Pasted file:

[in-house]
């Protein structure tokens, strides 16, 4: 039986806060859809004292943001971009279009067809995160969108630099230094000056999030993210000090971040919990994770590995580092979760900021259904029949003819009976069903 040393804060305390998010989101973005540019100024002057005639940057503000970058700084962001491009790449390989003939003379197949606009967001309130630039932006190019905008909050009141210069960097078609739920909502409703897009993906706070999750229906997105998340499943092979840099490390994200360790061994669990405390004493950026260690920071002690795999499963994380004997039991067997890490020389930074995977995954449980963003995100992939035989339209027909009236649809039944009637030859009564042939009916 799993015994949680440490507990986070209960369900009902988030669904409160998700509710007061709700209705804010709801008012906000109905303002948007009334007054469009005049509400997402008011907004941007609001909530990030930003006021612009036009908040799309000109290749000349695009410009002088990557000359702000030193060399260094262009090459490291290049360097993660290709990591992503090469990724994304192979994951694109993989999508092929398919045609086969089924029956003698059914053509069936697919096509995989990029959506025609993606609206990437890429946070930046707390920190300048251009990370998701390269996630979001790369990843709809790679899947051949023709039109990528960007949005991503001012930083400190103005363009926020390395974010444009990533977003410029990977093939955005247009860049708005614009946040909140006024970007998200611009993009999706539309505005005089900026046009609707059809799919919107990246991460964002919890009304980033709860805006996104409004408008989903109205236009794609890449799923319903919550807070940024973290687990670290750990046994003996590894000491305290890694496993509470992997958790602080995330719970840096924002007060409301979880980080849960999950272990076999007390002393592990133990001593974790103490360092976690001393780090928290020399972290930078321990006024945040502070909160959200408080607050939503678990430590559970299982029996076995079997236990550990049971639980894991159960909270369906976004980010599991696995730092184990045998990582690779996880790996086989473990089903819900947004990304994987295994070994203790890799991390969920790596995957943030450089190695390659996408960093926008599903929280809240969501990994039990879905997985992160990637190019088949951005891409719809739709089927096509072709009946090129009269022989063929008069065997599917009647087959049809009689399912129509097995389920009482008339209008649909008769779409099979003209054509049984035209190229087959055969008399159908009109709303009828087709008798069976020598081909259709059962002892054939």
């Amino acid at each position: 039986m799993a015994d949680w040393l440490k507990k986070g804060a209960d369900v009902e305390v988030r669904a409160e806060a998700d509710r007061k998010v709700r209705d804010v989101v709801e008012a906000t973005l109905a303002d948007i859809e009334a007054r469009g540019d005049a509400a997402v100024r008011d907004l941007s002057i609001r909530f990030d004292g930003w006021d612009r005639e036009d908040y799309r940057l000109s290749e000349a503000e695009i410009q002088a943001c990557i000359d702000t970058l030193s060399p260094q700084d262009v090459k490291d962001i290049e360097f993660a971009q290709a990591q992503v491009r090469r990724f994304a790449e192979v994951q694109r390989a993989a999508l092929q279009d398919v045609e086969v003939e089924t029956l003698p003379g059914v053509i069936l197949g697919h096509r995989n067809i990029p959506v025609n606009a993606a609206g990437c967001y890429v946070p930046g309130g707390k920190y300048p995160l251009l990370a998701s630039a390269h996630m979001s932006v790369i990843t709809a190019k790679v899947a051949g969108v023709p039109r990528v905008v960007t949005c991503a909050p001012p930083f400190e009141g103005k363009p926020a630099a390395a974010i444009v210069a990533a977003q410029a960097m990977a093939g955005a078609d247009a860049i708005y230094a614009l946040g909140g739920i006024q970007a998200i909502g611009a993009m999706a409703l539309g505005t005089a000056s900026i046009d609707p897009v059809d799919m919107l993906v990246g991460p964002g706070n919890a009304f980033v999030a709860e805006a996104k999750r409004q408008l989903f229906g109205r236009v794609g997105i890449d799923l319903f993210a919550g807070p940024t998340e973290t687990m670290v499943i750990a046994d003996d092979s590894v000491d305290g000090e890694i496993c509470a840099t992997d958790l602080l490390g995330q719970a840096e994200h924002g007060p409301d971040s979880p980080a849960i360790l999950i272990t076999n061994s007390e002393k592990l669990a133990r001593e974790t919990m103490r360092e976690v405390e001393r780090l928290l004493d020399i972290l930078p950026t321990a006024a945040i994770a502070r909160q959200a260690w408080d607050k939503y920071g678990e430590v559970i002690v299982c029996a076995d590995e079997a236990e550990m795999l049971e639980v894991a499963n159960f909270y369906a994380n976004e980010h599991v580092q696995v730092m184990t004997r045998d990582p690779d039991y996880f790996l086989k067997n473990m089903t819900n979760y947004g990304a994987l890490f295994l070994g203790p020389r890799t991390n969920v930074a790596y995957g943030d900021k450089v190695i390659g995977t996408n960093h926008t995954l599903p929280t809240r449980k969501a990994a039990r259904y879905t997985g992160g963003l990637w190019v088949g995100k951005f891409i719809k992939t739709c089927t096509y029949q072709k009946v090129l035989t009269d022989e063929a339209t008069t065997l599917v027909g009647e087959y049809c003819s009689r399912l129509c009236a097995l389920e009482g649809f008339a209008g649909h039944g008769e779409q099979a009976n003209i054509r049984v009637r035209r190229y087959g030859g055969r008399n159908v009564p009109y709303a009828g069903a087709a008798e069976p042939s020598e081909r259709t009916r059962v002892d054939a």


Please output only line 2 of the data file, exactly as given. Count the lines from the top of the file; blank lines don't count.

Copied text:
């Protein structure tokens, strides 16, 4: 039986806060859809004292943001971009279009067809995160969108630099230094000056999030993210000090971040919990994770590995580092979760900021259904029949003819009976069903 040393804060305390998010989101973005540019100024002057005639940057503000970058700084962001491009790449390989003939003379197949606009967001309130630039932006190019905008909050009141210069960097078609739920909502409703897009993906706070999750229906997105998340499943092979840099490390994200360790061994669990405390004493950026260690920071002690795999499963994380004997039991067997890490020389930074995977995954449980963003995100992939035989339209027909009236649809039944009637030859009564042939009916 799993015994949680440490507990986070209960369900009902988030669904409160998700509710007061709700209705804010709801008012906000109905303002948007009334007054469009005049509400997402008011907004941007609001909530990030930003006021612009036009908040799309000109290749000349695009410009002088990557000359702000030193060399260094262009090459490291290049360097993660290709990591992503090469990724994304192979994951694109993989999508092929398919045609086969089924029956003698059914053509069936697919096509995989990029959506025609993606609206990437890429946070930046707390920190300048251009990370998701390269996630979001790369990843709809790679899947051949023709039109990528960007949005991503001012930083400190103005363009926020390395974010444009990533977003410029990977093939955005247009860049708005614009946040909140006024970007998200611009993009999706539309505005005089900026046009609707059809799919919107990246991460964002919890009304980033709860805006996104409004408008989903109205236009794609890449799923319903919550807070940024973290687990670290750990046994003996590894000491305290890694496993509470992997958790602080995330719970840096924002007060409301979880980080849960999950272990076999007390002393592990133990001593974790103490360092976690001393780090928290020399972290930078321990006024945040502070909160959200408080607050939503678990430590559970299982029996076995079997236990550990049971639980894991159960909270369906976004980010599991696995730092184990045998990582690779996880790996086989473990089903819900947004990304994987295994070994203790890799991390969920790596995957943030450089190695390659996408960093926008599903929280809240969501990994039990879905997985992160990637190019088949951005891409719809739709089927096509072709009946090129009269022989063929008069065997599917009647087959049809009689399912129509097995389920009482008339209008649909008769779409099979003209054509049984035209190229087959055969008399159908009109709303009828087709008798069976020598081909259709059962002892054939």